“This becomes extremely problematic when you’re trying to do identification, isolation, and contact tracing,” he said. “And in fact, this is unprecedented with any virus that we’ve ever seen and particularly with a virus that has the capability of causing such a high degree of morbidity and mortality in certain groups in our population.”

Discussing the three new variants of COVID-19 from the United Kingdom, South Africa, and Brazil that have evolved in the past few months, Fauci said he is watching these “isolates,” carefully. So far, he indicated, vaccines available in the U.S. are still able to mitigate the most severe effects of the U.K. variant, but the South African strain could be more challenging.

“If we have this new lineage become dominant in our own country, even though the vaccines would protect against serious disease . . . its overall protection would be compromised,” Fauci pointed out.

He also spoke to aspiring physicians about the different tests for COVID-19 that are available. He touted a new home test made by an Australian company, named Ellume, that can net results in 15 minutes and is now under contract with the federal government.

Fauci also called the rapid development of COVID-19 vaccines the “success story” of the pandemic, a favorable result he attributed to the groundwork laid by vaccine scientists, who over the past decade developed a platform that was quickly customizable.

“Something that would have taken years to do was accomplished in a matter of months, less than a year,” Fauci remarked. “This is purely a reflection of scientific advances and the work that was put in for the prior decade for the development of this platform technology.”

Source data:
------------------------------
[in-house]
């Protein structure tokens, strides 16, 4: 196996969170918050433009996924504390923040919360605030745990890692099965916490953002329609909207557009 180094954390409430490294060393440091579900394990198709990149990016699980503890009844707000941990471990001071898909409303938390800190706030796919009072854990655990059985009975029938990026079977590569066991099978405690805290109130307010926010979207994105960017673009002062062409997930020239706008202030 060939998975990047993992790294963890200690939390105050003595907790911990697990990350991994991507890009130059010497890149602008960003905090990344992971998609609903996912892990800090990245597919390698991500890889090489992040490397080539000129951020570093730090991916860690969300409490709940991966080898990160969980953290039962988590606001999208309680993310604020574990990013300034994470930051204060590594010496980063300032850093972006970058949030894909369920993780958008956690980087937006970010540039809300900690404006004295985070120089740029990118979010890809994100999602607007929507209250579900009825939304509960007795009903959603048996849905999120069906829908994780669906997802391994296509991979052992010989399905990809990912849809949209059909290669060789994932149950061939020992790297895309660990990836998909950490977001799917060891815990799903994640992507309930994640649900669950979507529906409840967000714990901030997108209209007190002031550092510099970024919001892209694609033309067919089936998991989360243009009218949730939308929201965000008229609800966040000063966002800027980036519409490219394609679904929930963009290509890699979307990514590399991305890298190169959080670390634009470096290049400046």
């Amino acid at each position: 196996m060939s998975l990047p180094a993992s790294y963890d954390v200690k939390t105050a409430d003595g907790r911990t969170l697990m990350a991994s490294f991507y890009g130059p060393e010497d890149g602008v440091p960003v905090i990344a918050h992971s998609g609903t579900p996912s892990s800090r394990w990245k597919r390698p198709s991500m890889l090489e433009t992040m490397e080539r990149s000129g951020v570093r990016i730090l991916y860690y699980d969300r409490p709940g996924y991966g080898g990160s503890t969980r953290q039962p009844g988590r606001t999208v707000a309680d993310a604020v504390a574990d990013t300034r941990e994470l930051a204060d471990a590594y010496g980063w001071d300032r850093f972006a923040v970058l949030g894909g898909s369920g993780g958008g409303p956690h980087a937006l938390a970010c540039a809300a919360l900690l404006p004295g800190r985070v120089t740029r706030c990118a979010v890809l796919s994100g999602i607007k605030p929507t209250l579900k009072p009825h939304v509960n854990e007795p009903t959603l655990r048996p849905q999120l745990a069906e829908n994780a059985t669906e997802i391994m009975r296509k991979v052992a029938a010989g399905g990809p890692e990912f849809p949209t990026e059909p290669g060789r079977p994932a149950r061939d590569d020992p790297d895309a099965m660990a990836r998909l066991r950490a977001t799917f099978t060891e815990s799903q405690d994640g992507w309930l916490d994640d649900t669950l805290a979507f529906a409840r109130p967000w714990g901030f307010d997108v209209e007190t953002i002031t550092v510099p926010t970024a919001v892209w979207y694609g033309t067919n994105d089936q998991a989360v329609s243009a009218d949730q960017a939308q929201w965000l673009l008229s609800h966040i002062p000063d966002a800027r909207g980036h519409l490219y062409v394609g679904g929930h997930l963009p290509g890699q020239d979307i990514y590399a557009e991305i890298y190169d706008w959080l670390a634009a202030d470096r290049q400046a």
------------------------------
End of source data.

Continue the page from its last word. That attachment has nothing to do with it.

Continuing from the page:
In addition, Fauci mentioned that some scientists are working to develop a universal coronavirus vaccine that could potentially address all the variants and maybe even help recipients fend off colds.

Meanwhile, he urged everyone who can get vaccinated to do so quickly—so the U.S. can reach the 70 percent vaccination threshold believed to be needed to reach herd immunity (where the amount of virus circulating in the population is extremely low, hindering more variants from evolving). Noting that close to 2 million people are being vaccinated daily now, he said he is hopeful that most adults who want it will be inoculated by April. And with vaccine trials now underway for children, he is optimistic that they may be able to get vaccines by late summer or early fall.

Yet, Fauci said, vaccine hesitancy is a real stumbling block. So, he hopes that people will change their minds as they see people like himself, Biden, and Vice President Kamala Harris rolling up their sleeves.

“Efficacy is the result of a clinical trial. But in order to get an effective vaccine, we need to get it into people’s arms. And the reservations and hesitancy out there are things we must overcome,” he said.

Dr. Roy Weiss, the University's chief medical officer for COVID-19, said Fauci's leadership through the pandemic provides confidence and trust.

"Dr. Fauci is first and foremost a scientist of high regard," Weiss said. "He does not allow politics to influence the science. We are honored that he was able to present to the Department of Medicine and the Miller School of Medicine."

To watch a recording of Dr. Fauci’s virtual Grand Rounds lecture, click here.